Whiteside will miss the Heat's home game Wednesday against Brooklyn after the talented but emotional center was ejected for the second time in as many weeks.
The hit on Olynyk came late in the third quarter, when Whiteside took exception to physical play between the two earlier in the game. Whiteside initially swung his elbow upward to prevent Olynyk from grabbing his arm and moments later followed Olynyk down the lane and shoved a forearm into the back of his neck.
Whiteside was initially assessed a personal foul, but the call was upgraded to a Flagrant 2, which warranted an automatic ejection from the game. Heat teammates, including Dwyane Wade, condemned Whiteside's actions, questioned his maturity and challenged him to be more reliable.
After Tuesday's practice, Whiteside said he reached out to apologize to Olynyk and vowed to do a better job of keeping his emotions in check on the court.
"I feel terrible about it. I feel like I let my teammates down," said Whiteside, who finished with seven points and nine rebounds in 22 minutes. "It can't happen again. I just want to apologize to everybody."
Losing Whiteside for any length of time is costly for the Heat, who are in ninth place in the Eastern Conference and fighting for one of the final playoff spots with 19 games remaining.
Whiteside also was ejected in the second half of a March 2 home win against Phoenix for his role in an altercation with Suns center Alex Len. The league ruled that Len initiated the altercation but that Whiteside escalated matters when he lunged and grabbed at Len's knees as the two fell out of bounds.
The 25-year-old Whiteside was fined $15,000 for that incident last week and has already paid $40,000 in league disciplinary fines, with a recent string of technical fouls and skirmishes on the court overshadowing his standout production for the Heat.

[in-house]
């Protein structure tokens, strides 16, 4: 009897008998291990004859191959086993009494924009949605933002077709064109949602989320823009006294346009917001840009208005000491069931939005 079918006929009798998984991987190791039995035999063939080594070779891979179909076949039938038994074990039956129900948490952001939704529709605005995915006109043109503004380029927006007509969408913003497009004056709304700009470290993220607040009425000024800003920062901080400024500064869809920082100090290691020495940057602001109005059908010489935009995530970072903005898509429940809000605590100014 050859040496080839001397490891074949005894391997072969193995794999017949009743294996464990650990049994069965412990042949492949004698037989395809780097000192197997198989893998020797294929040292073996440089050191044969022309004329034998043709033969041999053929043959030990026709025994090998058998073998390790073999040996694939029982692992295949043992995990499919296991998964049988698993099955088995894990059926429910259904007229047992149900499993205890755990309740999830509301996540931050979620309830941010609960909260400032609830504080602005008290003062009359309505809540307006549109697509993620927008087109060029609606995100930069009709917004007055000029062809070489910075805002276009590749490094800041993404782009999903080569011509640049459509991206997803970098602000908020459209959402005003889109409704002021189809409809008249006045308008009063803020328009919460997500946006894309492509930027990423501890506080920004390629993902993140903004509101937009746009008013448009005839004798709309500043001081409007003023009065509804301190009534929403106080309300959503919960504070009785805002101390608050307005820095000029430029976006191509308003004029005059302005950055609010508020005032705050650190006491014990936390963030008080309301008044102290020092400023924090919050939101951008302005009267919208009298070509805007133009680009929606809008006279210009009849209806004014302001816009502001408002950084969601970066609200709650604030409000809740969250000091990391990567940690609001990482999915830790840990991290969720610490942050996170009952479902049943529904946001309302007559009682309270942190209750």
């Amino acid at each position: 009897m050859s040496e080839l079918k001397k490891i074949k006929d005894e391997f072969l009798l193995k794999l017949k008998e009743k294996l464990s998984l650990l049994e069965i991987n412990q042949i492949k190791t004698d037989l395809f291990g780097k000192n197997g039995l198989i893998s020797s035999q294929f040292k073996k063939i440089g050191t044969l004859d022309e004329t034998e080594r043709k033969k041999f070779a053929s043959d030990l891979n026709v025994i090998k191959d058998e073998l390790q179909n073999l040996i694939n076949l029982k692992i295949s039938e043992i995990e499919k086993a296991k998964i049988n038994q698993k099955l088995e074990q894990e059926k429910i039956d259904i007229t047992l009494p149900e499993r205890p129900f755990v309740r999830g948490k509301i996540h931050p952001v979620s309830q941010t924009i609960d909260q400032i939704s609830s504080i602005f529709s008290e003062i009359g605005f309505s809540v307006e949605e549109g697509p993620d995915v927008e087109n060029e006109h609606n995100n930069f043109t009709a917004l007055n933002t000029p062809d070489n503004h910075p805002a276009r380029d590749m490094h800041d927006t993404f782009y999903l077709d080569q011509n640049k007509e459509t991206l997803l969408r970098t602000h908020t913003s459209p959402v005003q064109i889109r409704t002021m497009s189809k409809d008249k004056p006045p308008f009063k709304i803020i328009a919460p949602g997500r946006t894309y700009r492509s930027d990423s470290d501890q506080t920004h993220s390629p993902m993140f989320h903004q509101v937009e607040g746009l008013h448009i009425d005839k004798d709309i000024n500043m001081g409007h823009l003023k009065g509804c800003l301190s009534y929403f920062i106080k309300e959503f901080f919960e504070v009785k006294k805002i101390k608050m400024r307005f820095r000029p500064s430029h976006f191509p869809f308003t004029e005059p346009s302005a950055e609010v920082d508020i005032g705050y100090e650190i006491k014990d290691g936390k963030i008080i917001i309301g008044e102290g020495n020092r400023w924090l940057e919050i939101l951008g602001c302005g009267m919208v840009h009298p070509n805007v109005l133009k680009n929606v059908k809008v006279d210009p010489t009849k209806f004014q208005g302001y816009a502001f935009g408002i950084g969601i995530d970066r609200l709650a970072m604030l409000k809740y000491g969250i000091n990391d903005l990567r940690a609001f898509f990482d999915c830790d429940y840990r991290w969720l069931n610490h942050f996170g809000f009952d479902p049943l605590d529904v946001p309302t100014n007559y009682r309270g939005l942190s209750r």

"We all have our moments -- selfish moments -- but you can't continue to keep having them," Wade said of Whiteside after Monday's game. "You've got to be reliable, and you've got to be able to be counted on. And right now, if he continues to act that way, then he's not reliable."
Whiteside's emergence from a D-League prospect who also had several stints playing overseas has been one of the more surprising developments in the league this season. He has four games with at least 20 rebounds and finished with 14 points, 13 rebounds and 12 blocks in a Jan. 25 win in Chicago.
But maintaining his temper has been a problem at times for Whiteside, who is averaging 13.3 points, 13.3 rebounds and 2.4 blocks in his last 10 games but has seen his playing time limited recently because of foul trouble. Still, the Heat have had to rely heavily on Whiteside this season because of a rash of injuries, including season-ending setbacks to forwards Chris Bosh and Josh McRoberts.
"We're not turning our back on Hassan; he's a family member," Heat coach Erik Spoelstra said Tuesday. "We're going to correct this with him and move forward. He understands how his actions affect the team. He wants to help us and be a part of this."
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